Mayors in north suburbs uncharacteristically mum about their re-election plans

Hamilton County mayors, from top left and continuing clockwise: Carmel's Jim Brainard, Fishers' Scott Fadness, Westfield's Andy Cook and Noblesville's Chris Jensen.

When it comes to their re-election plans, mayors in Indianapolis’ northern suburbs are playing their cards close to their chests—a departure from the last election cycle.

This time four years ago, each of the four Hamilton County mayors (Carmel, Fishers, Noblesville, Westfield) had already announced plans to run in 2019.

Fast forward to today, and these mayors of Indy’s fast-growing northern climes are tight-lipped as the 2023 election season nears.

When IBJ reached out to ask about their election plans, the offices of Carmel Mayor Jim Brainard, Fishers Mayor Scott Fadness, Noblesville Mayor Chris Jensen and Westfield Mayor Andy Cook either declined to say whether they were running again or didn’t respond.

We also didn’t hear back from Lebanon Mayor Matt Gentry or Zionsville Mayor Emily Styron.

So what gives?

A number of factors may be at play. For one, elected officials may be waiting to see who else throws their hat in the ring, which could affect how they run their campaigns.

In Westfield, it’s widely believed that Cook isn’t running for a fourth term, though he has yet to publicly respond to that speculation. Two other Republicans, Westfield City Councilors Jake Gilbert and Scott Willis, already have declared their candidacies.

“Republican mayors in particular have to govern as centrist in order to win citywide, but are vulnerable to those in the primary that feel that they are not conservative enough,” says Chad Kinsella, associate professor of political science and director of the Bowen Center for Public Affairs at Ball State University. “Suburban cities, long the home turf of the Republican Party, are becoming a lot more centrist and left leaning.”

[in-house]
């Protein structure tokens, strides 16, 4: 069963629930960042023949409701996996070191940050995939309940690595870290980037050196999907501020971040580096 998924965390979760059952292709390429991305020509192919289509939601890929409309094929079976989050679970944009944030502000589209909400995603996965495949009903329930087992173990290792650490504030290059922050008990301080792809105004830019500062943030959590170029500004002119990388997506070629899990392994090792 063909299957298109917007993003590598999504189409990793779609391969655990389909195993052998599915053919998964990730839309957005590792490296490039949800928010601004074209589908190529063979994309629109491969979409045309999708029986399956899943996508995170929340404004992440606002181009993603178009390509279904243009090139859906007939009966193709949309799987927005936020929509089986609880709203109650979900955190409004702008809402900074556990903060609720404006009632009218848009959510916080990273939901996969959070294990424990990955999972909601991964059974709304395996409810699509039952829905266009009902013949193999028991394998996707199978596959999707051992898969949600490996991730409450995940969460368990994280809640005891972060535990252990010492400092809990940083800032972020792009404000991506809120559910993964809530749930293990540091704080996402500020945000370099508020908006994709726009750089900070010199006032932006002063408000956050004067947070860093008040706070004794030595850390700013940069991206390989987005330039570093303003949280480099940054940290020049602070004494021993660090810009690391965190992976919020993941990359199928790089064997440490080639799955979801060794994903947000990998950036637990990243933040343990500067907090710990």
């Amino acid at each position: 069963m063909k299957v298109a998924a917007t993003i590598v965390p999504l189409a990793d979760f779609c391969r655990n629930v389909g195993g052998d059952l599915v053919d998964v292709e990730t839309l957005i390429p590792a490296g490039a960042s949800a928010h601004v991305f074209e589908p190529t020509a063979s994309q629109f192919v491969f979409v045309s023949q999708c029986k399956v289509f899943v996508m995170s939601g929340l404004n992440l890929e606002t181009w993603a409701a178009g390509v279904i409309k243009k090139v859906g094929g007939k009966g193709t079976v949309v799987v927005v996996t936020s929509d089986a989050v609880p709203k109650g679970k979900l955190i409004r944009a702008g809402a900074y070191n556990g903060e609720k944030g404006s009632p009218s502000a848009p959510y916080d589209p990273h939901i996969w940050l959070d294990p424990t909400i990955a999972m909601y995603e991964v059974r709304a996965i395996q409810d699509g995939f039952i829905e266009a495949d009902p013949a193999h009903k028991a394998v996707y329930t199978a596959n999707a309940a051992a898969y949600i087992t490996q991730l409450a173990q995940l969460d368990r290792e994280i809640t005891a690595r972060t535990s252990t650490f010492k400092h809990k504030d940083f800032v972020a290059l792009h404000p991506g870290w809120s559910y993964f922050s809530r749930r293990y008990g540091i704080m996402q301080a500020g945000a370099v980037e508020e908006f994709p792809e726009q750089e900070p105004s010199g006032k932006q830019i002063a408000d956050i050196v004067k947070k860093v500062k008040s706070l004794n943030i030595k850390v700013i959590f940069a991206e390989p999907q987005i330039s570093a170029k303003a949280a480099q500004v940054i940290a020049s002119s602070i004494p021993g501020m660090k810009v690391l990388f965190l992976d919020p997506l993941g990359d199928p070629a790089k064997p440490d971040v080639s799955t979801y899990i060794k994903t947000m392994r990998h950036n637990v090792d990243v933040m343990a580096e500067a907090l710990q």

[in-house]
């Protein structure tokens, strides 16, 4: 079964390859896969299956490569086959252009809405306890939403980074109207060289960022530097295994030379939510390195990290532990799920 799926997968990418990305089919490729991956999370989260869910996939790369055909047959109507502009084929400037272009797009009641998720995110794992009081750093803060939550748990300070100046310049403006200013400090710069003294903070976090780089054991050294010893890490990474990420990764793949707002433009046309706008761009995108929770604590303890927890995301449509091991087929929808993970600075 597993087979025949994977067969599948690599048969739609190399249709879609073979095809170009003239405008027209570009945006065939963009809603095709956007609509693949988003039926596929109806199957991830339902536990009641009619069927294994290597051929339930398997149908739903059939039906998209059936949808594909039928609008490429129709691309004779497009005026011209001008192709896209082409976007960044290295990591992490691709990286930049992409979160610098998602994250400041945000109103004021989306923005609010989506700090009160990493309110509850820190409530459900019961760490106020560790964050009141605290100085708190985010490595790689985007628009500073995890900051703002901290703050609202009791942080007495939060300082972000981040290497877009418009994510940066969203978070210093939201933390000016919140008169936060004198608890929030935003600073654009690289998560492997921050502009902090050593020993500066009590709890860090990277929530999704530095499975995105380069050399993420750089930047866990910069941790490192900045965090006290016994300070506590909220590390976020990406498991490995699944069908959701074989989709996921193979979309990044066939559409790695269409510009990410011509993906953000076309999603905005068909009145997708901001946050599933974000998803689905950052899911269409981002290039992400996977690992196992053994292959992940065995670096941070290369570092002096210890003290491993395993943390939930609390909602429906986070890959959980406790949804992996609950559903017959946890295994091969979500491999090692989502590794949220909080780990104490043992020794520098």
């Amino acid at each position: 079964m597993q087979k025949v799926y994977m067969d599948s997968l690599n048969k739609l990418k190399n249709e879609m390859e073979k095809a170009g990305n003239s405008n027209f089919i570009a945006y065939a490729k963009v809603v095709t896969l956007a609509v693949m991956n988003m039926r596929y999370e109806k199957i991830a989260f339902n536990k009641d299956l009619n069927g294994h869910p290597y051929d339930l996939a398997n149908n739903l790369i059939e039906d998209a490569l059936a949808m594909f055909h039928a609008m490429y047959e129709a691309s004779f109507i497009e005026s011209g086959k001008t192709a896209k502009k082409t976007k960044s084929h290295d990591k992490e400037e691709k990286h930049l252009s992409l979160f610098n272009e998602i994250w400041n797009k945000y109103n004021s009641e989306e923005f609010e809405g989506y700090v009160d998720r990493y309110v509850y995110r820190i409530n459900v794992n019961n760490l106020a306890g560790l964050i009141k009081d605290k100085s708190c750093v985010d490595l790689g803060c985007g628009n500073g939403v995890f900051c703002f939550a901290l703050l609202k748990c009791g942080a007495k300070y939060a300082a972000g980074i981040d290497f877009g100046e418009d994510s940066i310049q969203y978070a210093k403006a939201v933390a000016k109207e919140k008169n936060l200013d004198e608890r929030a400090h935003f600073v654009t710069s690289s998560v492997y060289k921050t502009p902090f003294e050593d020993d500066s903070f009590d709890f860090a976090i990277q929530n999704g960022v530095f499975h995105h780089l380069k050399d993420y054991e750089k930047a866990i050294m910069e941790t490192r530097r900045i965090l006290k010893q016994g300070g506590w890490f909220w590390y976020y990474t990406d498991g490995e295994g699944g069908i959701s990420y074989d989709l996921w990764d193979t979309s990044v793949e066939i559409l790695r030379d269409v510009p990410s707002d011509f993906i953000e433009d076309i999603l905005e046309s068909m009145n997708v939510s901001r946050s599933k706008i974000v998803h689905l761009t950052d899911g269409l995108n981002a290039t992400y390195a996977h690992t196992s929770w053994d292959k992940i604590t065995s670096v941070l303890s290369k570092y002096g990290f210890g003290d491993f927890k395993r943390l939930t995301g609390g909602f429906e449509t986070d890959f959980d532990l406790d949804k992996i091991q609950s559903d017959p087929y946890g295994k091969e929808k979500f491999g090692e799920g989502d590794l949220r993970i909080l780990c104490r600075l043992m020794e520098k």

That seems to be the trend in Hamilton County, where about 57 percent of registered voters voted for Donald Trump in the 2020 election, compared to the nearly 70 percent who voted for him in 2016.

Mayors are also a good source of a party’s “bench”—those that have the political chops and governing capability to move up to the next level, Kinsella says.

Fadness, a rising Republican star who has overseen Fishers during a time of explosive growth, could be weighing a run for higher office, as may others.

“Some of his colleagues may be in that same position and may be looking to what is available in 2024, or may be entertaining discussions from state and local party operatives interested in seeing them move up to the next level,” Kinsella said.